Robert H. Giza had never lost an election in his three-decade political career. Heck, he didn't even lose when he ran for the student council and class president in high school.
That may be why he is taking his defeat in the Lancaster town supervisor's race so hard.
How long did it take him to get over his Nov. 8 setback?
"I'm not over it," Giza responded. "I'll probably never get over it."
Saturday, Giza will end 30 years of service on the Lancaster Town Board, including the last 16 years as supervisor.
The last few weeks have been emotional for the 74-year-old Giza as he cleaned out his office and accepted accolades from members of the public and old colleagues for his years of service.
The Democrat lost a hotly contested race to Republican Dino J. Fudoli, with Giza blaming his defeat on the challenger's three ballot lines and, possibly, a sense among supporters that he didn't need their vote.
Giza's critics say he mishandled construction of a costly new police and courts complex and allowed spending and taxes to rise too much on his watch.
>Liked helping people
Supporters, however, say Giza did what he thought was best for the town, and they point to the successes of Westwood Park, construction of the Senior Citizens Center and Youth Bureau buildings and the merger of the town and village police departments.
"He put his heart and soul into this," said Donald E. Kwak, a fellow Democrat who served on the Town Board with Giza for 17 years before retiring in 1999.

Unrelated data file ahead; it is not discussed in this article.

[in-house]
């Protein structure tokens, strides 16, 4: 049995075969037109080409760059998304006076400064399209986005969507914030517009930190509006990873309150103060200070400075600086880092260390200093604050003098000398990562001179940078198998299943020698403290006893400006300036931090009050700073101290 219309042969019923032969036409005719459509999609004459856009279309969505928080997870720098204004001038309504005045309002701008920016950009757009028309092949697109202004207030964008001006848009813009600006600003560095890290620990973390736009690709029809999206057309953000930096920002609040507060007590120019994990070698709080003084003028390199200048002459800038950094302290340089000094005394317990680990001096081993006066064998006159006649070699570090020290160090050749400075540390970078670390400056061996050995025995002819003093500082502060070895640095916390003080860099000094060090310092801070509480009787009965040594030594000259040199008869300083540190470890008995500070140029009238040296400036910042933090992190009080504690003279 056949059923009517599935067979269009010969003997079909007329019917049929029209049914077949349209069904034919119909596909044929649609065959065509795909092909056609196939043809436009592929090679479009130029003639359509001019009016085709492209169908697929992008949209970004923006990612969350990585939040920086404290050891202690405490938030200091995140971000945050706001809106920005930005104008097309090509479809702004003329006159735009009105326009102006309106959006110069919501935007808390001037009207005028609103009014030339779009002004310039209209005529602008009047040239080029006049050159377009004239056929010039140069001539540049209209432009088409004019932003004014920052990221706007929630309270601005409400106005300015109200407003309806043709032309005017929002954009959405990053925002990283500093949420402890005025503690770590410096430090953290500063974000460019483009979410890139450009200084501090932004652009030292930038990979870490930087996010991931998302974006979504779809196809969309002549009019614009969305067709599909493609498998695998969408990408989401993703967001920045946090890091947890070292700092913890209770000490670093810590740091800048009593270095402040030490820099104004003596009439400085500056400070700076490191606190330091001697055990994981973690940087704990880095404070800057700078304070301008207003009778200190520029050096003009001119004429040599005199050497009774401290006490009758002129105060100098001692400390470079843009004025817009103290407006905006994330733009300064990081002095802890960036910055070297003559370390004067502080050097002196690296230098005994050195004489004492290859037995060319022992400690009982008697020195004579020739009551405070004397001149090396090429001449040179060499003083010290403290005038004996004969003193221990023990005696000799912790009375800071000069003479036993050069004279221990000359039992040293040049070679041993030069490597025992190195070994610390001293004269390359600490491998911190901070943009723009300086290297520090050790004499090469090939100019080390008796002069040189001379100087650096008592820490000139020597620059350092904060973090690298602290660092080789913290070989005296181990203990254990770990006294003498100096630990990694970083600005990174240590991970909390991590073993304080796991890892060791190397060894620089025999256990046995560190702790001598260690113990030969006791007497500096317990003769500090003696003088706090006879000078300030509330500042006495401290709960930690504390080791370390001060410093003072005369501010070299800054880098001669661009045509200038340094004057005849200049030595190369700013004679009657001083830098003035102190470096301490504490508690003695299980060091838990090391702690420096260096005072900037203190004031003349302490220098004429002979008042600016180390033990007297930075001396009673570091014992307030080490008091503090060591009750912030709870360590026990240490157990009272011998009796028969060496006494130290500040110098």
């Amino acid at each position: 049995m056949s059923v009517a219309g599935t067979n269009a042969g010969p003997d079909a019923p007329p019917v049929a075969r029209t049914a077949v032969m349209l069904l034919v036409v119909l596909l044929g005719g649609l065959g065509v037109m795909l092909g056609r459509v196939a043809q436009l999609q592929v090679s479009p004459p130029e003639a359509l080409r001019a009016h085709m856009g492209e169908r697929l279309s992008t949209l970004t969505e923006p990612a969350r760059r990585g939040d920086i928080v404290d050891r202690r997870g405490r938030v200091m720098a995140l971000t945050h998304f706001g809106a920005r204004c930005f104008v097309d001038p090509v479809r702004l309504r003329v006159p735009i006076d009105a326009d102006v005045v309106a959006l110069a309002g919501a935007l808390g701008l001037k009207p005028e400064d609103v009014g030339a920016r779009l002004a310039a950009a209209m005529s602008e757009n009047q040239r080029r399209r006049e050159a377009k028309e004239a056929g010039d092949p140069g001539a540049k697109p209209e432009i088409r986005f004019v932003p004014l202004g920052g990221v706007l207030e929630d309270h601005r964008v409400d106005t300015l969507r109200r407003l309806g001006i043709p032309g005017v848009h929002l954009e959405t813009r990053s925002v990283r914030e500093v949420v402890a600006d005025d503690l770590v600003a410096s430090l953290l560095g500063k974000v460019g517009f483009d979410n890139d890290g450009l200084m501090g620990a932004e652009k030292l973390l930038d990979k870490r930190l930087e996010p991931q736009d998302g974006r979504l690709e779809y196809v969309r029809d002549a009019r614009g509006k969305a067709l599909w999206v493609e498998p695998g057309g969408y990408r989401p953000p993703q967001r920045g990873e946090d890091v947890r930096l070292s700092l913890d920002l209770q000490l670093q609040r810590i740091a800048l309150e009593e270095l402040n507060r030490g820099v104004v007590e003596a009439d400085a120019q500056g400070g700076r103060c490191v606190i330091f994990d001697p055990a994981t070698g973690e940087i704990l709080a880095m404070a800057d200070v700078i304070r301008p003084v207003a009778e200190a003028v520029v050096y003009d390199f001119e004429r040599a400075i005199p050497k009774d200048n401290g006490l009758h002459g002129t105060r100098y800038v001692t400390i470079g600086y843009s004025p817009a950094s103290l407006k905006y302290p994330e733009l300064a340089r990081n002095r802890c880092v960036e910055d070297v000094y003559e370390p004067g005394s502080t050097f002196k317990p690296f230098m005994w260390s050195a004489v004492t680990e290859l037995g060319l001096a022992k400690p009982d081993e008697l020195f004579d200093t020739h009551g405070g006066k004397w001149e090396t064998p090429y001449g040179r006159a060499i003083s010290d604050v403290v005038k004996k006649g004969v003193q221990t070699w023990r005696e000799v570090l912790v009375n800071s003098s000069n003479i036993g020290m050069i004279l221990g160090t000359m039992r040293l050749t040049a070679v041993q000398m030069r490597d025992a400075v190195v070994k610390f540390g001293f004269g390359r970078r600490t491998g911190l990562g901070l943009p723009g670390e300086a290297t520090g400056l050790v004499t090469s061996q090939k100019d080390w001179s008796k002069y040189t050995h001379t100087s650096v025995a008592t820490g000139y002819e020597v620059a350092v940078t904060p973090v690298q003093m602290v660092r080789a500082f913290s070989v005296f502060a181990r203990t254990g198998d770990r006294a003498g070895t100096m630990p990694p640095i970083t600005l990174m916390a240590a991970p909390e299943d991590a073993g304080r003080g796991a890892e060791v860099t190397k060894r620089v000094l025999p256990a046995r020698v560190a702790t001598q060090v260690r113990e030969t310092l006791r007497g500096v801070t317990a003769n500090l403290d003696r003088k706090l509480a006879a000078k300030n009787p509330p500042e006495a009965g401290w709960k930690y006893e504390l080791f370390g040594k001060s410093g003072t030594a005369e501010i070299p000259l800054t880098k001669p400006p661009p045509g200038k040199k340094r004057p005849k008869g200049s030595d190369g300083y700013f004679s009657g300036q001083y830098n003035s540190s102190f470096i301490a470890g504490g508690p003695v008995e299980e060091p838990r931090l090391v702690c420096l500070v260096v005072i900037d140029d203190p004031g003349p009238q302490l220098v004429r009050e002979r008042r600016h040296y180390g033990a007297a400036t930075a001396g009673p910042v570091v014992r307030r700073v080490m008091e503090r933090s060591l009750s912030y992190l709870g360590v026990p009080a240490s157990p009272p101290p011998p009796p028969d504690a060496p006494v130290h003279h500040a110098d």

Giza got into politics after years of service as a teacher and with the Boys Club, now the Depew-Lancaster Boys & Girls Club. The lifelong Depew and Lancaster resident, who married his Lancaster High School sweetheart, first ran for office in 1981.
He served on the Town Board until 1995, when Supervisor Lucian J. Greco gave up his post to run for Erie County executive. Giza ran to succeed him, won the job and held it for 16 years.
Giza reached across the aisle to work with then-County Legislator Ralph M. Mohr and then-State Sen. Dale M. Volker.
Mohr, now the GOP elections commissioner for Erie County, said he and Giza would support their respective party's candidates during election season. "As soon as it was over, it was over, and we'd get back to business," Mohr said.
Giza did endure a number of controversies as a Town Board member and as supervisor.
Vocal groups of neighbors tried to block the construction of a massive Tops Friendly Markets distribution center on Genesee Street and the Flix Stadium 10 movie theaters on Transit Road, packing meetings at Town Hall to raise their objections.
Giza ended up supporting both projects. He also pushed for the merger of Lancaster's town and village police departments with the help of friend William G. Cansdale Jr., the village mayor.
He clearly relished helping people who called to ask for assistance with a kink in a garden hose, for example, or flooding on their street.
Marsha Cox recalled when a fierce snowstorm hit Lancaster and Town Court was closed for the day, but only after most employees had made it to work.
Giza called and offered to come to the office and give a ride home to workers who didn't feel safe driving themselves.
"He'd give you the shirt off his back," said Cox, a court clerk-typist and president of the white-collar employees union.